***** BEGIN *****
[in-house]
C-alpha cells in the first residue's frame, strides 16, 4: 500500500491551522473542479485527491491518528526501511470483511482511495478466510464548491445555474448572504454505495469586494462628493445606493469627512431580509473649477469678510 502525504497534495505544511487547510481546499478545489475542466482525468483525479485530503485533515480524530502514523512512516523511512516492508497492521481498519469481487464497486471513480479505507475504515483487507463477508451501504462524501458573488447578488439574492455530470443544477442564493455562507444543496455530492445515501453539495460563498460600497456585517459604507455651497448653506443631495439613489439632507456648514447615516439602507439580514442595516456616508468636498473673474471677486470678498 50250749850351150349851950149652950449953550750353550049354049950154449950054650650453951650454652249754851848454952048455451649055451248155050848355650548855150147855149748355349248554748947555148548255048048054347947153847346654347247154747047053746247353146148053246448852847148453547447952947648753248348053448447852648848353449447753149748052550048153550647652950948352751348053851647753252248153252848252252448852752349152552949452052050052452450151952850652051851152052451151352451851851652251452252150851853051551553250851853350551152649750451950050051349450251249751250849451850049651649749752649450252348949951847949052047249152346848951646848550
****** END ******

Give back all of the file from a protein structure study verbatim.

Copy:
[in-house]
C-alpha cells in the first residue's frame, strides 16, 4: 500500500491551522473542479485527491491518528526501511470483511482511495478466510464548491445555474448572504454505495469586494462628493445606493469627512431580509473649477469678510 502525504497534495505544511487547510481546499478545489475542466482525468483525479485530503485533515480524530502514523512512516523511512516492508497492521481498519469481487464497486471513480479505507475504515483487507463477508451501504462524501458573488447578488439574492455530470443544477442564493455562507444543496455530492445515501453539495460563498460600497456585517459604507455651497448653506443631495439613489439632507456648514447615516439602507439580514442595516456616508468636498473673474471677486470678498 50250749850351150349851950149652950449953550750353550049354049950154449950054650650453951650454652249754851848454952048455451649055451248155050848355650548855150147855149748355349248554748947555148548255048048054347947153847346654347247154747047053746247353146148053246448852847148453547447952947648753248348053448447852648848353449447753149748052550048153550647652950948352751348053851647753252248153252848252252448852752349152552949452052050052452450151952850652051851152052451151352451851851652251452252150851853051551553250851853350551152649750451950050051349450251249751250849451850049651649749752649450252348949951847949052047249152346848951646848550